Above is a pic of Lt. Colonel James Galbraith, Regimental Colour in hand, alongside Bobbie the regimental dog and some of the other "Last Eleven" survivors of the 66th (Berkshire) Regiment, making their last stand in one of the walled gardens just South of Khig village, a few miles West of the Afghan town of Maiwand.

Sunday, June 17, 2012

Mea culpa: 66th had BRASS CHAIN chinstraps

It's been a busy Spring here at the Maiwand Day household, on work and family fronts, and hobby activity and related blogging have suffered from the resulting lack of time on my part.  But sooner or later this too shall pass, and with the successful completion of last month's school fair -- (I've been in charge of the games for many years), and the near simultaneous end of AYSO soccer tournament season, and the school year at all 3 of my children's schools, as well as delivery of my latest project at work -- at least for a moment, I'm back!

Unfortunately, the first thing I have to do is take responsability for a mistake.  It may sound melodramatic but I'm totally sincere when I say it was a grievous error.  I misread both written and visual sources and got the mistaken impression that the 66th Regiment at Maiwand wore plain leather chinstraps on their foreign service helmets, rather than brass scale chin-chains.  I WAS WRONG.  To anyone who may have put my mistaken advice into action on their figures... I beg your pardon and ask that you accept my sincere apologies.

And now, in order to put something positive into this post, here's a pic displaying a piece of DRIFTWOOD I picked up in Cambria, on the way back from Big Sur, where my family and I went for a brief but very fun Spring Break vacation this past April.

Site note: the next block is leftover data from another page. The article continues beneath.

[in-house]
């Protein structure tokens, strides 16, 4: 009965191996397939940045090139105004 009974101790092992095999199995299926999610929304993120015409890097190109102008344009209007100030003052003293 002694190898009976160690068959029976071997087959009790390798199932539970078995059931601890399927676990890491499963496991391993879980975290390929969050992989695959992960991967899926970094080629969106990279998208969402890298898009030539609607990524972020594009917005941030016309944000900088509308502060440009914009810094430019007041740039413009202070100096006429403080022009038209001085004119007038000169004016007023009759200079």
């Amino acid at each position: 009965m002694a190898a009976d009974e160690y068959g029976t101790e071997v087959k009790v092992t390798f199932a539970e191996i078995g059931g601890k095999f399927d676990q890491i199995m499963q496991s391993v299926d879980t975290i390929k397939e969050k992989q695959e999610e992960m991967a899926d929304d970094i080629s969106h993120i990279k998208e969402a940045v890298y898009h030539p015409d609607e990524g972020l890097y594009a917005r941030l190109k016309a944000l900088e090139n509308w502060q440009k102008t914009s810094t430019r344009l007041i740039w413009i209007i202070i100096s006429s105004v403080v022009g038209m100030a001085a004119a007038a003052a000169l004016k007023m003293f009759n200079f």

Cambria is a picturesque small town on the central coast of California, made famous to American wargamers a bit older than myself, thanks to being the last home of Jack Scruby, one of the early pioneers of the miniature wargaming hobby here in the USA.  I believe his store was called "The Soldier Shop" and it remains in business in Cambria as "The Soldier Gallery," at a different, somewhat smaller location than the one Jack Scruby owned.

We visited the original Cambria store location about a decade ago, after it had suffered some damage from a storm flood, and then reopened.  At the time I believe it was still owned and operated by Jack Scruby's widow, and perhaps one of his children as well.

This past April my family and I visited the new, smaller, shop, under new ownership at the new location, now specializing in 54mm painted figures.  We bought an Emily Dickinson figure and Alamo backdrop for our friend Matthew Rigdon, a Texan who is a direct descendant of Dickinson, which I believe is his mother's maiden name.  We also bought a couple of gifts for an old friend of my son's who is interested in military history and whose birthday was approaching.  The wood cost nothing, but will add a lot of value to a woodchip hill some day in the future -- hopefully the not too distant future.